Commentary by Larry Lannan
With the Hamilton Southeastern School Board apparently moving toward asking local voters to approve an operating fund referendum in May of 2016, it is useful to look back on how we got to this point.
In November of 2009, local voters were told by the school board an additional property tax rate of 10 cents per $100 of assessed valuation would allow HSE Schools to lower class size and otherwise enhance the academic experience. Voters approved the increase in the general fund, effective January 1, 2010.
Later that same month Governor Mitch Daniels slashed funding for the state’s schools, blaming the severe economic downturn. As a result, the referendum tax increase was used just to keep HSE Schools’ financial head above water instead of lowering class sizes.
Other school systems, such as Carmel, ran their general fund referendums after Daniels had drastically cut spending, allowing them the insight to ask for more from taxpayers in their general fund referendum requests.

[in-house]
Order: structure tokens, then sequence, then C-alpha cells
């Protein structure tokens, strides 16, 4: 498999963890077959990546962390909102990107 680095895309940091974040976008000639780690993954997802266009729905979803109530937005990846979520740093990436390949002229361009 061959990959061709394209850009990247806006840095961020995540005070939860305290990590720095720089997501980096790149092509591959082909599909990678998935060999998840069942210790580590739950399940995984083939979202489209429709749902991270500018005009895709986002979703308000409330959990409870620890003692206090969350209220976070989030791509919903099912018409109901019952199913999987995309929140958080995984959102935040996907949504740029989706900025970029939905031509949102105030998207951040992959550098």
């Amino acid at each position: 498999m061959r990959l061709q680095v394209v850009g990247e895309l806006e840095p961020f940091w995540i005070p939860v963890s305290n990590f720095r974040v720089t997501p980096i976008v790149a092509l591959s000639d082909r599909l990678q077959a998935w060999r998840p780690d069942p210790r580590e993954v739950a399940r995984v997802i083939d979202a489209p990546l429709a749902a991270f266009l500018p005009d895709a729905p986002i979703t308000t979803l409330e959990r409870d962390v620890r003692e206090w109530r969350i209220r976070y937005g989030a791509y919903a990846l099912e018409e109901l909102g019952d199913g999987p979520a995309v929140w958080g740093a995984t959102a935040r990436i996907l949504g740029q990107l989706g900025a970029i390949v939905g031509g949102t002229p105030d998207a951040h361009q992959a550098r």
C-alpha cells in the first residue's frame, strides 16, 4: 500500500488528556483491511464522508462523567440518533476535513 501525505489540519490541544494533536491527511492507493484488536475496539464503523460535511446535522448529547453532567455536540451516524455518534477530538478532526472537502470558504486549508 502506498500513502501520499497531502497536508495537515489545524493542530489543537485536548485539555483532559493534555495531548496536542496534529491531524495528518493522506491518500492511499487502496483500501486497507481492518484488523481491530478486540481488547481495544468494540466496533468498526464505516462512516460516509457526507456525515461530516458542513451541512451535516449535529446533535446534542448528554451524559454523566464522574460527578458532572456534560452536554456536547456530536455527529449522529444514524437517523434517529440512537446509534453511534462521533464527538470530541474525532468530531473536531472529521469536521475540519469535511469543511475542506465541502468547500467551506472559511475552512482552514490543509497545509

In recent years, the HSE School Board has gone to great lengths in avoiding large teacher layoffs. Teachers and other staff members have had their health insurance deductibles rise dramatically, requiring them to spend more money out-of-pocket for their health care needs. Fees have been instituted for athletics and other extracurricular activities. Land owned by HSE Schools was sold.
The 2015 Indiana General Assembly did provide more funding for HSE Schools, but the $24 million trumpeted by lawmakers at the time was optimistic. HSE will get between $7 million and $8 million extra state funding in each of the next two years, below the initial $24 million estimate.
Once lawmakers finished their work, HSE authorized a scientific local survey showing support for a referendum tax increase if the extra funds go toward teacher salaries and/or class size.
The school board will be eyeing a May 3 referendum. Look for a lively debate to ensue between now and then.